FDA advisory committee to review OTC availability of HIV test in May
BETHLEHEM, Pa. — OraSure Technologies on Wednesday announced that the Food and Drug Administration's Blood Products Advisory Committee will consider making its OraQuick Rapid HIV-1/2 test available over the counter on May 15.
At the meeting, OraSure will present its consumer-usage studies — approximately 5,800 subjects were enrolled and tested in this phase across 20 states, the company said, which helped identify more than 100 previously undiagnosed individuals.
"There is an urgent need for additional testing options to identify individuals who are HIV- positive, link them to care and reduce transmission of the virus," OraSure president and CEO Douglas Michels said. "Our belief is that the availability of an easy-to-use, accurate in-home HIV test will enable more people to learn their presumptive HIV status so that they can receive necessary care and support."
According to the Centers for Disease Control and Prevention, there are approximately 1.2 million people in the United States who have HIV and despite current HIV testing options, approximately 240,000 of them are unaware of their status. It is estimated that those undiagnosed are responsible for up to 70% of the approximately 50,000 new HIV infections occurring each year in the United States. The CDC recommends all people ages 13 to 64 years be offered an HIV test in healthcare settings, with more frequent testing for people at higher risk.
Citing clinical studies conducted by OraSure, the CDC noted the OraQuick oral fluid test correctly identified 99.3% of people who were infected with HIV (sensitivity) and 99.8% of people who were not infected with HIV (specificity). The Food and Drug Administration expects clinical laboratories will obtain similar results.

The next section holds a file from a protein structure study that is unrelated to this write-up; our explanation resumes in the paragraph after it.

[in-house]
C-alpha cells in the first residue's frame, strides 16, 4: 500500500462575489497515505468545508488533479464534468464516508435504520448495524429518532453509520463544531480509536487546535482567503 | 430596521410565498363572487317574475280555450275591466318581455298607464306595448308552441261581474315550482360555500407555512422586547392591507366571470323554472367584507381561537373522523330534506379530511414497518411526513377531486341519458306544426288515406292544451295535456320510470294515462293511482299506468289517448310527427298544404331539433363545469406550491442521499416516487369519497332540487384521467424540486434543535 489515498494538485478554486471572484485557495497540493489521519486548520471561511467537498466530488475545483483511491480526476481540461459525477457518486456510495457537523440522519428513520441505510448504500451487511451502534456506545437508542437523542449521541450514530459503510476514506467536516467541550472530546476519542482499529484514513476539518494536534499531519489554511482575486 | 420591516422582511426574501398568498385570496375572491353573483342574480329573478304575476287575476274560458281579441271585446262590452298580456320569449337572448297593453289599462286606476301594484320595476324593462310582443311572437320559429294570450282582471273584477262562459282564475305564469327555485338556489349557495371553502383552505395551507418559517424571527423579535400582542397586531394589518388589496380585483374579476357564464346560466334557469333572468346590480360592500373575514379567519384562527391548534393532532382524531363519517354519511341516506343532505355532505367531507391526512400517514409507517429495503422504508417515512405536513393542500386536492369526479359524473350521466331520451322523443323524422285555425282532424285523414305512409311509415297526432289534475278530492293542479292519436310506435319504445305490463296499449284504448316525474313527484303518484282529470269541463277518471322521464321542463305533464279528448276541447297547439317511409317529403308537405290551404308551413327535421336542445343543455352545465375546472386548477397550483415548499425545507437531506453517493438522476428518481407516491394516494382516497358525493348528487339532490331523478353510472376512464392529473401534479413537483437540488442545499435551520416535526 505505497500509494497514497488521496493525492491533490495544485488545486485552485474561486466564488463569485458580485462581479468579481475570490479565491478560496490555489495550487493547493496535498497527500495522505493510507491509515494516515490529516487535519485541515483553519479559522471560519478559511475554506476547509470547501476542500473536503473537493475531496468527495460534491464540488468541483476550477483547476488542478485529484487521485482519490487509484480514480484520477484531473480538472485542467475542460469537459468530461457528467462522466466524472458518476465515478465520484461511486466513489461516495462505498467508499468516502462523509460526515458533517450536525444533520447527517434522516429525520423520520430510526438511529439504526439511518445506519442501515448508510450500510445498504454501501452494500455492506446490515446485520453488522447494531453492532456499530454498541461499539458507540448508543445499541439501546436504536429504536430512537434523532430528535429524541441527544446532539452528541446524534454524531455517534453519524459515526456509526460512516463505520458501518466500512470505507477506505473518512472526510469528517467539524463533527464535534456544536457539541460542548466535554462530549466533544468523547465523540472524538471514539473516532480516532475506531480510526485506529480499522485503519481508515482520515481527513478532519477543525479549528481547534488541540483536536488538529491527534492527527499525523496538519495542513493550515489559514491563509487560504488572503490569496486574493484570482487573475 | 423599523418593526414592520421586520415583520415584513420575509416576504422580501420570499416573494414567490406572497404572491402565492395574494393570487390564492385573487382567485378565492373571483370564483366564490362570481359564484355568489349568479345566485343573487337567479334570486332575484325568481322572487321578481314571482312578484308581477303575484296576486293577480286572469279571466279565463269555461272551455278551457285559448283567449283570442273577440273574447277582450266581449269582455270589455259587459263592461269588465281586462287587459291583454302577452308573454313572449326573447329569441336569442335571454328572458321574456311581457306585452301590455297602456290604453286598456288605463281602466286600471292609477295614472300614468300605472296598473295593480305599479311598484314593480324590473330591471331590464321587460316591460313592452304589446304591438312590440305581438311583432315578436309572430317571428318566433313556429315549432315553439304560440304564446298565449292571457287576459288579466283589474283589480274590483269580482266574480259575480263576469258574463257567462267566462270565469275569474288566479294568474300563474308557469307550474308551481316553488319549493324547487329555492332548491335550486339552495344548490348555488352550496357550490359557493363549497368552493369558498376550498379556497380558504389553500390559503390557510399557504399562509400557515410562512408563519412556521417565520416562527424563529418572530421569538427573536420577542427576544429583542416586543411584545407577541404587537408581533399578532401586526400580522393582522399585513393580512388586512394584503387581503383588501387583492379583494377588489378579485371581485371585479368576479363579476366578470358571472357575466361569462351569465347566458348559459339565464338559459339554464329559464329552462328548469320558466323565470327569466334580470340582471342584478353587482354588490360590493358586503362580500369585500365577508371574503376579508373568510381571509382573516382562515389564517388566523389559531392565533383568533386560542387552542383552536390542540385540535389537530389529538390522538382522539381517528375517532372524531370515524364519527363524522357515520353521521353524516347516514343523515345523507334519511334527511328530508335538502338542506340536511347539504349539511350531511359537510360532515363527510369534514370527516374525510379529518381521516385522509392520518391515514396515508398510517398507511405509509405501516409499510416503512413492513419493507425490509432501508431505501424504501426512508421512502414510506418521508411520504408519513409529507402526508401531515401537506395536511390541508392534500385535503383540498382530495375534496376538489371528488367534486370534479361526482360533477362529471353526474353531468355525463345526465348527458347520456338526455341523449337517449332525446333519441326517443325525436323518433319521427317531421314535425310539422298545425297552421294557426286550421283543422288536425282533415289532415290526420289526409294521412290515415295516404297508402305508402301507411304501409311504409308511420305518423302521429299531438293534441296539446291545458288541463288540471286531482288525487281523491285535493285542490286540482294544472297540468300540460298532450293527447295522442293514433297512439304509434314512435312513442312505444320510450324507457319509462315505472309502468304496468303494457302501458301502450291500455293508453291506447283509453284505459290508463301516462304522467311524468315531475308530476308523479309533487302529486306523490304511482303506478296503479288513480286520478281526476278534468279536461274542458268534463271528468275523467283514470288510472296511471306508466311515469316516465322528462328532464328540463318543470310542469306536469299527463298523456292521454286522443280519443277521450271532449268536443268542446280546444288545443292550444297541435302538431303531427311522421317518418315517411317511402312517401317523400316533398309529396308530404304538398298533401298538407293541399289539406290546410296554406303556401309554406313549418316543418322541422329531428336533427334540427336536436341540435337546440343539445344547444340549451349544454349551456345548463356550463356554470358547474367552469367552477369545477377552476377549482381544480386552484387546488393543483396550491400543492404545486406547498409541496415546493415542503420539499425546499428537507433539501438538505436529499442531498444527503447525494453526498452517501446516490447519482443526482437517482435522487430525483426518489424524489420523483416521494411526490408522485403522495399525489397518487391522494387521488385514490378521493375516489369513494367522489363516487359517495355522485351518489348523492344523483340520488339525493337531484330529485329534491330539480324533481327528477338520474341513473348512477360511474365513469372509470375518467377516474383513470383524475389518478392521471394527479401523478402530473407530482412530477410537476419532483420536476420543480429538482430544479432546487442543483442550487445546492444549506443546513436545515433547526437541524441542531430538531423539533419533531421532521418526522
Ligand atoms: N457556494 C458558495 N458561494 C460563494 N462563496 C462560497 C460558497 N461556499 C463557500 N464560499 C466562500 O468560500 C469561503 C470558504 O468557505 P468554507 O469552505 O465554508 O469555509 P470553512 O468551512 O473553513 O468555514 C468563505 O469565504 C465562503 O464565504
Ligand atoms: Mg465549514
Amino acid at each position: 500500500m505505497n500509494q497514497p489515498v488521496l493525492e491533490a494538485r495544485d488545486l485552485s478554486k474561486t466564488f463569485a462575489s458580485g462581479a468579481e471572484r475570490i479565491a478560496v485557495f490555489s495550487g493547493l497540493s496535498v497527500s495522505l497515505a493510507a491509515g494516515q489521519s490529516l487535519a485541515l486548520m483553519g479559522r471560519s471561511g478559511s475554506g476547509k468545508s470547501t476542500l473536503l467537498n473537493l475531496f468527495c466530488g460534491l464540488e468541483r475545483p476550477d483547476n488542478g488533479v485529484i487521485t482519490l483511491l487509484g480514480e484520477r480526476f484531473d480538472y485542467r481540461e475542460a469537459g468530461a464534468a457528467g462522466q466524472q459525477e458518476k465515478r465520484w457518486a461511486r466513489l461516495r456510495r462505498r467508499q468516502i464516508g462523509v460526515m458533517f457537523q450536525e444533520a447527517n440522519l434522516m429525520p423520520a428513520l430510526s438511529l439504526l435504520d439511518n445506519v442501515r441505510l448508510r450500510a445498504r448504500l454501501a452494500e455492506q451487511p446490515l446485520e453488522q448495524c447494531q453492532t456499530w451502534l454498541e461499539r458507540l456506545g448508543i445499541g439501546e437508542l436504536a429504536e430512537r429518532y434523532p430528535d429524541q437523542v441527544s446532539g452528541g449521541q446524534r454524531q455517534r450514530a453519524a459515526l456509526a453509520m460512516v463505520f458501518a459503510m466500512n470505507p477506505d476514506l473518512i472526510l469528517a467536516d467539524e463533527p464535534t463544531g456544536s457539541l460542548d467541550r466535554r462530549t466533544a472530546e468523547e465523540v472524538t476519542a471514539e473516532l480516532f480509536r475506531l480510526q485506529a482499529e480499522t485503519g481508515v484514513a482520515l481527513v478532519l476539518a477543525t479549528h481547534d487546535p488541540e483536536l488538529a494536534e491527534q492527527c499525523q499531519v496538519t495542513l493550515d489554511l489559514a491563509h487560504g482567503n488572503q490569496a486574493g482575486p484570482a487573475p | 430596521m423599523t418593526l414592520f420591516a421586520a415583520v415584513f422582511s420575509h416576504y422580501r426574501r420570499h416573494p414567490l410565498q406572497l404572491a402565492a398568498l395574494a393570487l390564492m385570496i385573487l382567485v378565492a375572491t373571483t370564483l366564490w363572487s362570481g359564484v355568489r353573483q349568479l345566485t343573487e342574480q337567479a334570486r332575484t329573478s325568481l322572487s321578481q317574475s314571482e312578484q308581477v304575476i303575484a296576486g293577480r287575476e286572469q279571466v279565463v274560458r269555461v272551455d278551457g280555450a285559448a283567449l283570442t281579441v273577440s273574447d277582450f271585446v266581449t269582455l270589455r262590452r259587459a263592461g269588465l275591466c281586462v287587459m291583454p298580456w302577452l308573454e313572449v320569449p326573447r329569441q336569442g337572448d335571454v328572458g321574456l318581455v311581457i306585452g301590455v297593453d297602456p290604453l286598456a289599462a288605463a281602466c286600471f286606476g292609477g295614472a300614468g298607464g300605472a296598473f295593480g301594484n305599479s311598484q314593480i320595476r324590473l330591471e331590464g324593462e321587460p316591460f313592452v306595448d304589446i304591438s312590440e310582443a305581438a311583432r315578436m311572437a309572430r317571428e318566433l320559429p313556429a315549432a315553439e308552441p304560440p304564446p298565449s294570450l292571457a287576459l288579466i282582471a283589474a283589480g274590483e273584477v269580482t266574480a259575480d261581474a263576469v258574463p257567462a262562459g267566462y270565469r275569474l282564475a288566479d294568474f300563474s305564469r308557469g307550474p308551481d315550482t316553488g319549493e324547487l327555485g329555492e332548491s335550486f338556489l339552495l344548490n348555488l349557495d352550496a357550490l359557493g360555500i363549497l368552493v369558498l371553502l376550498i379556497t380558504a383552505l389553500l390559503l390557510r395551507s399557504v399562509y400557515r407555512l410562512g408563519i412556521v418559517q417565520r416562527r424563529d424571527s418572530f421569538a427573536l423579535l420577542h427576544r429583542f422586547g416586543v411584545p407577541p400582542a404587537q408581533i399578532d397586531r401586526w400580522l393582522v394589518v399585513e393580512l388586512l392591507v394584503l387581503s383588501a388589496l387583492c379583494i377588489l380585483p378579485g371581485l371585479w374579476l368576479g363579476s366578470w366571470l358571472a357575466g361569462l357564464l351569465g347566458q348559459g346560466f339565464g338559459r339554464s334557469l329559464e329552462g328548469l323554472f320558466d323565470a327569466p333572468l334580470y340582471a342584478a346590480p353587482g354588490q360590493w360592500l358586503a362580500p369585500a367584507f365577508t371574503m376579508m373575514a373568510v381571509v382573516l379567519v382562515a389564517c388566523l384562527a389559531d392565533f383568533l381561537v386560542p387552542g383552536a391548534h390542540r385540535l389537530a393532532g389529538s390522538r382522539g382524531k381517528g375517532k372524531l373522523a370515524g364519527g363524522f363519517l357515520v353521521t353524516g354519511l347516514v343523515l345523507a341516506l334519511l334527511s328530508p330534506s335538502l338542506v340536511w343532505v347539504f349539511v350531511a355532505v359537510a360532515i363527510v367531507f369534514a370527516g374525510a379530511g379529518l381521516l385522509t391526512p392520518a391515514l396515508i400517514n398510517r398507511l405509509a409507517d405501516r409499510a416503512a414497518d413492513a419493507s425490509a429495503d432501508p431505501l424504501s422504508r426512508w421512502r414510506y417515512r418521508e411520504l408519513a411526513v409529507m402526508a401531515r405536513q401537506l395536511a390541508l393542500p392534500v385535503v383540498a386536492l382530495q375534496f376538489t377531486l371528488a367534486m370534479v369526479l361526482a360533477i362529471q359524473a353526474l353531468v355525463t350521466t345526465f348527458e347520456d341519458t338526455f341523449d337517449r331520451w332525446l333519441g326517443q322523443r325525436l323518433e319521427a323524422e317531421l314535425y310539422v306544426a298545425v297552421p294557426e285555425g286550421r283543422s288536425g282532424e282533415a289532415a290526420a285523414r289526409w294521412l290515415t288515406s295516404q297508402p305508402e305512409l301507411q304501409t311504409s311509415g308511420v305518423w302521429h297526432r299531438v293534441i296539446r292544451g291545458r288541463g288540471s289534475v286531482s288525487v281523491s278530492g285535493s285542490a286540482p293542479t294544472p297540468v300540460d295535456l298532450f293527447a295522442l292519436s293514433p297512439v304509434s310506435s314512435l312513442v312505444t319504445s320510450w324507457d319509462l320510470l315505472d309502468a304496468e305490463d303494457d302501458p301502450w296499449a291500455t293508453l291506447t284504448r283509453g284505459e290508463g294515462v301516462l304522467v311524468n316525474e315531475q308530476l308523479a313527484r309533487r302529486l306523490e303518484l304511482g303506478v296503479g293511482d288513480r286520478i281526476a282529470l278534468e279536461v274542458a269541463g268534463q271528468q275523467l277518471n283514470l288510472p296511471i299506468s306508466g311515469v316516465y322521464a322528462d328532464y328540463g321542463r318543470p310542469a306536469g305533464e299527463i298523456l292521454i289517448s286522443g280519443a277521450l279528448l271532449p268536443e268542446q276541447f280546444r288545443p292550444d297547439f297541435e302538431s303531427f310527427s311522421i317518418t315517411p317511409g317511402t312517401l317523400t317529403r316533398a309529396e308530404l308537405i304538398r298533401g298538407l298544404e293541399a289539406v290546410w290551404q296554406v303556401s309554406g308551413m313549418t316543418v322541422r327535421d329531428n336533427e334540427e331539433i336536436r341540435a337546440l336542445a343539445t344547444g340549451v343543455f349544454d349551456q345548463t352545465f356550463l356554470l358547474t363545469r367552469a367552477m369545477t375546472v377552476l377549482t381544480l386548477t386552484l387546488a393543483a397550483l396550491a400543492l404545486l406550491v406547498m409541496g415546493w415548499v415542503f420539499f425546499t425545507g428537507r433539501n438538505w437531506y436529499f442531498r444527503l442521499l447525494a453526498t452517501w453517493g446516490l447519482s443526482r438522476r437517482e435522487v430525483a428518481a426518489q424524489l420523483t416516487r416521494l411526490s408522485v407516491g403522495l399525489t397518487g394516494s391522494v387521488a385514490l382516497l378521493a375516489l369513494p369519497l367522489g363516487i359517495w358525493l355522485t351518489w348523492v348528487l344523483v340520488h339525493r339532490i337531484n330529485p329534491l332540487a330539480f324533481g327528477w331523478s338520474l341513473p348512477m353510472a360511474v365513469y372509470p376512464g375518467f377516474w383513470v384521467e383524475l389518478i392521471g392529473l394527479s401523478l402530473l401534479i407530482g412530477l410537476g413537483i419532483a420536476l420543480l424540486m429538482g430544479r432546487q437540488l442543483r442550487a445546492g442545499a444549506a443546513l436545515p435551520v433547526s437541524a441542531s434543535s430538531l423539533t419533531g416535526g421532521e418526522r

The OraQuick rapid HIV test for use with blood was waived under the Clinical Laboratory Improvements Amendments of 1988 in January 2003, and waived for use with oral fluid in June 2004. A waived test can be used in any facility with a CLIA certificate, rather than only in traditional laboratories. As such, a waived test can be used in many non-clinical settings.
Such was the case last summer when Walgreens teamed with Greater Than AIDS on a national awareness campaign around HIV/AIDS in the United States, to distribute informational resources and specialized HIV-related services at more than 300 Walgreens pharmacies in affected communities.
At these specialized pharmacy locations, Walgreens had pharmacists on hand to offer one-on-one medication counseling and other support services that provide customers living with HIV/AIDS and their families with compassionate, confidential care. Free rapid oral HIV testing was available at select Walgreens with technical support and guidance from the Centers for Disease Control and Prevention and test kits from OraSure Technologies.
State and local health departments and community-based organizations in the local markets conducted the tests and providing pre- and post-test counseling.
That means this could be the first switch application that could significantly benefit from a pharmacist or nurse practitioner intervention in the wake of last month's FDA public meeting on expanding the switch paradigm. One of the concerns associated with an OTC HIV test is the availability of counseling following a positive/false positive result. The OraQuick Rapid HIV point-of-care test produces results in 20 minutes — and if that 20 minutes transpires in a pharmacist or nurse clinician consultation room a person finding out that they are HIV positive would have immediate access to a healthcare professional.
To review the OraQuick Advance package insert, a product presently available to clinicians, click here.